To have and to hold, one day at a time. Some may say they’d prefer these types of vows instead of the traditional FROM THIS DAY FORWARD. It’s so.. shall we say… Permanent ? Oh how the luster of our diamond rings wear with the hustle and bustle of a growing family, financial stress, keeping up with the Jones's and meeting our partner’s needs while possibly skating on our children’s HotWheels.
Adam and Joanie Wegman on their anniversary.
Photos by Xsperience Photography
When the tough get going, maybe the answer is to amplify your love by simplifying your life. Such is the story for Adam and Joanie Wegman a Northern Minnesota (Brainard, MN) couple married for 18 years. Parents to three children and duel business owners. Up until about a year ago they were living what some may call a picturesque life in the North Woods where there’s fresh air, community, and less of the “to do” that urban areas have to offer. We all think the grass is greener at one time or another in our lives. But is it really?
This picturesque life included two budding businesses ( a spa and a jewelry store), a nice home with decent schools and the simplicity of a town of just 13,450 people. The couple, alternating their work schedule to meet the needs of their growing family and to avoid high childcare costs. Living a life that many would hope to give to be able to give to their kids. Although hard to juggle the ins and out that owning two businesses with employees and providing for their kids would require no one would guess what they endured even before their first child was conceived over 10 years ago.
If you are married you know marriage is no joke. It’s... hard and it gets even more difficult when you have children. That’s putting it mildly even if you have one of the best marriages that you know of. Add into the mix our childhoods and the effect of how we witness couple hood our parents examples for love and respect, and emotional trauma through our teens and twenties (sometimes 30â€™s). As many psychologists and couples therapists will tell you. There you will have a mish mash of ideas, feelings, truths, and perceptions that shape who we are in a marriage.
There is a key ingredient in this stew of what we bring to the table. Community.
Who we tie ourselves to. Who is in our foxhole. That means something. When you don’t have a "cheering section” in moments when you feel like the person you chose to be your second in command is missing the mark (or maybe not even living up to their vows) you become more human than ever and start to lose hope. Lose hope in your partner and your own abilities to see your vows through. More than that, feel the five senses of love that brought you to that person in the first place. When we say cheering section we don’t mean the friends that you confide in about your hurt feelings to and immediately give you advice to leave. Or worse yet, gossip to your friends or family about your personal relationship about their own judgements. These types of people are not a cheering section. No matter how they choose to show up in your life. We are talking about true and real community. The problem so many in a difficult spot in their relationship face is, just like many circumstances in life, you don’t go looking for it until you need it. And often by the time you need it, it’s too late.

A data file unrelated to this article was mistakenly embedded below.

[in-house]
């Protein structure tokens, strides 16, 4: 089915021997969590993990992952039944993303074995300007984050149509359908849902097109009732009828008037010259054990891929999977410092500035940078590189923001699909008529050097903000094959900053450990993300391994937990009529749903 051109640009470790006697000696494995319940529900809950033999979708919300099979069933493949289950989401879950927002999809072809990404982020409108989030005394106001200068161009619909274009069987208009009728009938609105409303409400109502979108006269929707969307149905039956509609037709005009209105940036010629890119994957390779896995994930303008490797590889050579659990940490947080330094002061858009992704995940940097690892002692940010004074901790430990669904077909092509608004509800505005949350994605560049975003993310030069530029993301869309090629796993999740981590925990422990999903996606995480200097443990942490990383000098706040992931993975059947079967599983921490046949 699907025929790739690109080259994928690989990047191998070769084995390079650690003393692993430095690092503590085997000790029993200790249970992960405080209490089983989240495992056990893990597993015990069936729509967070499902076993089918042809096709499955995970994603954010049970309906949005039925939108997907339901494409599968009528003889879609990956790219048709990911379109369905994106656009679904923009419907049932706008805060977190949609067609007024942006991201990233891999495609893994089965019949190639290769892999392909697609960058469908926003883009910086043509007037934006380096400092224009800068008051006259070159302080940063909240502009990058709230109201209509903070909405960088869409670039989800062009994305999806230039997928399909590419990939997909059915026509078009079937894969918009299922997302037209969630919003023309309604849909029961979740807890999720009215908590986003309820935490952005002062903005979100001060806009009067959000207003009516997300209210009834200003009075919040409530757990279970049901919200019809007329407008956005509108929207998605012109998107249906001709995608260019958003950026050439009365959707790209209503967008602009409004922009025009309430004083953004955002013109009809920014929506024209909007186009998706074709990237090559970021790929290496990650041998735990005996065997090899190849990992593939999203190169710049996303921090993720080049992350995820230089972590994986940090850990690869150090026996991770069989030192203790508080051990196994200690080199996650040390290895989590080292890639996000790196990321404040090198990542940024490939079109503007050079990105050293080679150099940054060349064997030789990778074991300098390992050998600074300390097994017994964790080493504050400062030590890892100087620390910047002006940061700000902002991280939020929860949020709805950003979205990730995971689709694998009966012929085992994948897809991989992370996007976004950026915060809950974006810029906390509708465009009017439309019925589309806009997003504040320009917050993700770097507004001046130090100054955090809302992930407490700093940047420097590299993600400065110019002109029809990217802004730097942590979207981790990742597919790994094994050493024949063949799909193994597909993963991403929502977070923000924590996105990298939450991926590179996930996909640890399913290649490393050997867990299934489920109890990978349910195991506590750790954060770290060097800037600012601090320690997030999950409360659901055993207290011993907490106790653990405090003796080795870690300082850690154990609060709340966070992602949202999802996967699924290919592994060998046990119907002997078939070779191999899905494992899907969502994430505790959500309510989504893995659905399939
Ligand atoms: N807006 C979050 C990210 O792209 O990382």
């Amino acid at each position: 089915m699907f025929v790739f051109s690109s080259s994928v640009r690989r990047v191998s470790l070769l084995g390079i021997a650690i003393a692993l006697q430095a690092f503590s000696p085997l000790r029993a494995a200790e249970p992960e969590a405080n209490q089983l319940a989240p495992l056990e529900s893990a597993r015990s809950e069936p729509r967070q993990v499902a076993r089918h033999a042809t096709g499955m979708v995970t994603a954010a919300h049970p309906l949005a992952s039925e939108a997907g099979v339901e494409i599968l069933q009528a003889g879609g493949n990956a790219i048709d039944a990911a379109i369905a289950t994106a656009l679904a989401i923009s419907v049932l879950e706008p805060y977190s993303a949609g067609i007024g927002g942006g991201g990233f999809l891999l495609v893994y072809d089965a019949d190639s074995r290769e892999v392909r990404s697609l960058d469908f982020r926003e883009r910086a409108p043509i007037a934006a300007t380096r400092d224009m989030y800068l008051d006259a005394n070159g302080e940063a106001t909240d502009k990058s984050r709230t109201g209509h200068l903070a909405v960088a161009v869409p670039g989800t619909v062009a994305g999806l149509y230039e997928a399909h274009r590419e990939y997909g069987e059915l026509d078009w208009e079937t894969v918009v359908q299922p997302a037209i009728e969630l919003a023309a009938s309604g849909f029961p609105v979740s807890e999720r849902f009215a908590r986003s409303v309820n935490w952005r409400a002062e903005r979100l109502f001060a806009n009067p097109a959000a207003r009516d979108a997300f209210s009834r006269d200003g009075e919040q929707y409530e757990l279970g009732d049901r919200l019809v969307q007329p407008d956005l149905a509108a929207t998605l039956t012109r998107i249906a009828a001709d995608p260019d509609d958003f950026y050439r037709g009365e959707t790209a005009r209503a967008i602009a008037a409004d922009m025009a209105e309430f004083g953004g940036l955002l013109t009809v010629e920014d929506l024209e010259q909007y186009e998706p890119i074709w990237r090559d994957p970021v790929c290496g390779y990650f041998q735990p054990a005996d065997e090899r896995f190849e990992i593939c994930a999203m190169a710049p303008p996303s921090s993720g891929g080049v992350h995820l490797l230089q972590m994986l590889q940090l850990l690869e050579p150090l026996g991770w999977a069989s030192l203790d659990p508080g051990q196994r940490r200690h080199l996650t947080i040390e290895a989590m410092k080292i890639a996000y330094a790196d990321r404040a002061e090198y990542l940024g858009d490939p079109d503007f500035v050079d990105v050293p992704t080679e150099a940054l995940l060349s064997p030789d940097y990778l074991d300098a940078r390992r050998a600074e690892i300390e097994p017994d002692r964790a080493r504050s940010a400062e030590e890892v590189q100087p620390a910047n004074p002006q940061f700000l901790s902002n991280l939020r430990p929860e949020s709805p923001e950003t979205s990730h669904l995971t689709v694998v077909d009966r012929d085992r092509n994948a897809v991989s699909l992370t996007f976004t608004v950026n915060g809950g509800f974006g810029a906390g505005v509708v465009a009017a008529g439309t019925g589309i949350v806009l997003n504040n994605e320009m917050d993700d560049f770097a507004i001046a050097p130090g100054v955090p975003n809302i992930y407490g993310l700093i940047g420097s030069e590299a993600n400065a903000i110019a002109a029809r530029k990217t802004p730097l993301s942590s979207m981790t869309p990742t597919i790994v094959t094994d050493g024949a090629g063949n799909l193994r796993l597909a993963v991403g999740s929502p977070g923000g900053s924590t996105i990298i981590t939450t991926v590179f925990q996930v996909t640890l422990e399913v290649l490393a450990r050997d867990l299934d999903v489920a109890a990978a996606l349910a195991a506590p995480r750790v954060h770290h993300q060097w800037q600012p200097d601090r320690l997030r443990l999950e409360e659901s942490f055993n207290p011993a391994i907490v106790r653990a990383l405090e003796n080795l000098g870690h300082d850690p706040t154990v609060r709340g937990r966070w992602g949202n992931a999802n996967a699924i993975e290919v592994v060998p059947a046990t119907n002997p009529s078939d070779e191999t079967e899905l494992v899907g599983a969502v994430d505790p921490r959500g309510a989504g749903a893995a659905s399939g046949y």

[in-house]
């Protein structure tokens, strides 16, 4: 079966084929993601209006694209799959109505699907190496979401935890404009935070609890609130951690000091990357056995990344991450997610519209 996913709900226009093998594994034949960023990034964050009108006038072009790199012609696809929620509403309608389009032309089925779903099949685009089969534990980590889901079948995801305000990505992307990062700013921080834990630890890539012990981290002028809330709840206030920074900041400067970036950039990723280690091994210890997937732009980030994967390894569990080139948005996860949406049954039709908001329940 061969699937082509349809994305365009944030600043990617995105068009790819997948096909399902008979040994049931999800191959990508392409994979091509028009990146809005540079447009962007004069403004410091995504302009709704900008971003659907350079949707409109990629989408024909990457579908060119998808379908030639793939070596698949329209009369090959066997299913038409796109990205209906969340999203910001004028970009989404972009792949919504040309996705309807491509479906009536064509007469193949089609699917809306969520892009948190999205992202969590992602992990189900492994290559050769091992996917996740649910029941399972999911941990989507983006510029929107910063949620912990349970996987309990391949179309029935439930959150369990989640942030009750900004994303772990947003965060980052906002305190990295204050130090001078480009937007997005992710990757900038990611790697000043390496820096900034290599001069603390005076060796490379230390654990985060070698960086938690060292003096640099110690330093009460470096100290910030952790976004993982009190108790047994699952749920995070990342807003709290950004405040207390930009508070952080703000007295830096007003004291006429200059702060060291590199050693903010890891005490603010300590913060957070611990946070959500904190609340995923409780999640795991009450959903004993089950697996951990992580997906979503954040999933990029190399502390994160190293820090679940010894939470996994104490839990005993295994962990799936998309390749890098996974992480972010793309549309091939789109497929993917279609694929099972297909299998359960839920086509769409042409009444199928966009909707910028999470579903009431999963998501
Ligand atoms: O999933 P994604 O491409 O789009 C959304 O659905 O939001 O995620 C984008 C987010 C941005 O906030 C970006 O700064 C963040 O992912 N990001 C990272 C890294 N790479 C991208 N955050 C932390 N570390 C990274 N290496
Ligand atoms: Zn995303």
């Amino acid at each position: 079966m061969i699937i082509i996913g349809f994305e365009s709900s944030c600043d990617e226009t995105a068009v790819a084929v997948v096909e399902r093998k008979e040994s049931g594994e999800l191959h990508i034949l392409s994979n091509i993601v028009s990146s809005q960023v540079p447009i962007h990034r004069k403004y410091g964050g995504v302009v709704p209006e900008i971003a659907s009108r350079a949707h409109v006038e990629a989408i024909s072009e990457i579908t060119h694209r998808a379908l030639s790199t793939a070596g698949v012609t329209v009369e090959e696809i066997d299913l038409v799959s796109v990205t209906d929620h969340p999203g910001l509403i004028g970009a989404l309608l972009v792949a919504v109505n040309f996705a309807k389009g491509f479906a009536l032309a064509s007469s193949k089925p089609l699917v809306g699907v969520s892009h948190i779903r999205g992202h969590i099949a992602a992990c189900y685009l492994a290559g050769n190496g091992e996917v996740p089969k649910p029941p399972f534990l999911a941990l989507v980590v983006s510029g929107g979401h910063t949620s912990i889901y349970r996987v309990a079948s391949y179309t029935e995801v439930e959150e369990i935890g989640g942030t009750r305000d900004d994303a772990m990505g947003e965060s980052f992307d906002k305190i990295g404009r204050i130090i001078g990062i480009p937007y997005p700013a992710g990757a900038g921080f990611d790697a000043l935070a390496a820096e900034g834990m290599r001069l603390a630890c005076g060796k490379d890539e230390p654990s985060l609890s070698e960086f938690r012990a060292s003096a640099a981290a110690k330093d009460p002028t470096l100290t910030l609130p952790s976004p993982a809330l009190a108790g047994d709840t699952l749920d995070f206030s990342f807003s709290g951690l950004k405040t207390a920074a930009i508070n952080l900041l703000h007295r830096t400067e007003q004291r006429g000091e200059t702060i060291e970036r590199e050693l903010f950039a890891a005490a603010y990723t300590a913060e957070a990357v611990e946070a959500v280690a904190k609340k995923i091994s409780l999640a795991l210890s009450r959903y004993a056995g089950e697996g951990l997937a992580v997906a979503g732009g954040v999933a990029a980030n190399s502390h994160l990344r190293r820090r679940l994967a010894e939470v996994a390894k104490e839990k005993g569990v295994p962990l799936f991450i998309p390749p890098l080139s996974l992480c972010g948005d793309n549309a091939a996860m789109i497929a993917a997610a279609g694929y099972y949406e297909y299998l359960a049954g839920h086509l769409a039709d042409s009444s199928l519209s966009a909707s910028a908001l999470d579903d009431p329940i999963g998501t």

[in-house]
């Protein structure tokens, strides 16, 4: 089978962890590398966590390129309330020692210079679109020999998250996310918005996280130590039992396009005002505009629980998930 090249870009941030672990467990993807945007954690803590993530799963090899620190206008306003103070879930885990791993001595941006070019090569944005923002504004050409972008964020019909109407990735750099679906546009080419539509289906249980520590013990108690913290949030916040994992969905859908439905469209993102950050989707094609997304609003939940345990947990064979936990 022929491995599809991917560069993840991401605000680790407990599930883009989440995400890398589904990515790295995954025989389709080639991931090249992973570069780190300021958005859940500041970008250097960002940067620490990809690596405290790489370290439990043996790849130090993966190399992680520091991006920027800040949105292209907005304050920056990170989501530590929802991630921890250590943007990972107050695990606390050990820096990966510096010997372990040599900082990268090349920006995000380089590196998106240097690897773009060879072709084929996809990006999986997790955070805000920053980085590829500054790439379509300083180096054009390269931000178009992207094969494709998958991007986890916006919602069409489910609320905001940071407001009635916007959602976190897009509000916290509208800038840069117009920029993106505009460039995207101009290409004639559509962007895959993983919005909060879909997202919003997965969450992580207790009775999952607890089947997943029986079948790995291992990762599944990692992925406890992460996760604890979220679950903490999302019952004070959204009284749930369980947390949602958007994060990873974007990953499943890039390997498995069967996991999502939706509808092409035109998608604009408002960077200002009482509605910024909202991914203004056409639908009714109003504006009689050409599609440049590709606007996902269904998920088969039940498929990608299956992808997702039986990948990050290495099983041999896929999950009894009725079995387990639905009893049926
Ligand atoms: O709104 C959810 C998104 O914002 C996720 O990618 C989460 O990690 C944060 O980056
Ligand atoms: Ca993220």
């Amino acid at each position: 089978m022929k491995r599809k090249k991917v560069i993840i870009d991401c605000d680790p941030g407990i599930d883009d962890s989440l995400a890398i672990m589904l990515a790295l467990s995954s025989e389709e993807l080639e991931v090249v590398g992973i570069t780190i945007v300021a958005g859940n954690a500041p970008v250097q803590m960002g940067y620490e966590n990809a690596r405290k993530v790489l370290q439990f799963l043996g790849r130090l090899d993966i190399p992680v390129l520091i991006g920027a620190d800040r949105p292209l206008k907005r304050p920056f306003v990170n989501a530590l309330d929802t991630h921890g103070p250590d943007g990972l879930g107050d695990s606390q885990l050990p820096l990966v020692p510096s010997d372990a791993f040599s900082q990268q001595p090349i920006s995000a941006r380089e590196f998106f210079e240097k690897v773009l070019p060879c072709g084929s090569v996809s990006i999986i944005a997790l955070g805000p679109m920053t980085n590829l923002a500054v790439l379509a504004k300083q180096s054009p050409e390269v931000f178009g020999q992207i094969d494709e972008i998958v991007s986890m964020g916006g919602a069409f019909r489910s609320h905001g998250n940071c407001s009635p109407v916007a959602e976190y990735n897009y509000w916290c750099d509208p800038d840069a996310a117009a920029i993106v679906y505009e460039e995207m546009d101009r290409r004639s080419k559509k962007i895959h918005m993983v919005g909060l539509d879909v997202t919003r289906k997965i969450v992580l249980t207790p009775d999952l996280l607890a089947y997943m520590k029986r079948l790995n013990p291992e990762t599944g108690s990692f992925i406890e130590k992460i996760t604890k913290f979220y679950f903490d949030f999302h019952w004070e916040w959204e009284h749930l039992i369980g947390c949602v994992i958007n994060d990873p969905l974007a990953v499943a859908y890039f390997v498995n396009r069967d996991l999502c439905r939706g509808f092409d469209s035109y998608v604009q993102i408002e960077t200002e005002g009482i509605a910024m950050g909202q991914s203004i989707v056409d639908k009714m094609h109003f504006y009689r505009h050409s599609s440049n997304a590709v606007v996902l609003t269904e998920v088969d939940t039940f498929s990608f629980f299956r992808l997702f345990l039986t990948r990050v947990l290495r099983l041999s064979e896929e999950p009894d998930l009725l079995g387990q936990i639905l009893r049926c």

So late that the divorce rate is about 50% in the United States. Therefore for every 10 marriages that happen 5 will seek legal counsel. Many because of the top 5 reasons couples divorce ( Money, Infidelity, Arguing, Lack of Intimacy, and Substance Abuse). How many of those 50% could be saved with the right community? The people that encourage togetherness instead of being impatient and highlight when each partner has wronged the other. Possibly even give a place for a part of the couple to stay to let heated situations cool. Sort of a “marriage time out”. Many would say an obvious answer would be to go to their church pastor for counseling. But an interesting response to a study done by LifeWay (http://bit.ly/2CaPSxW) said that couples are unwilling to discuss their marital issues because they don’t feel their church offers resources in counseling to couples. Quite possibly even because of the church culture that they don’t feel comfortable or lack of judgment if they did so.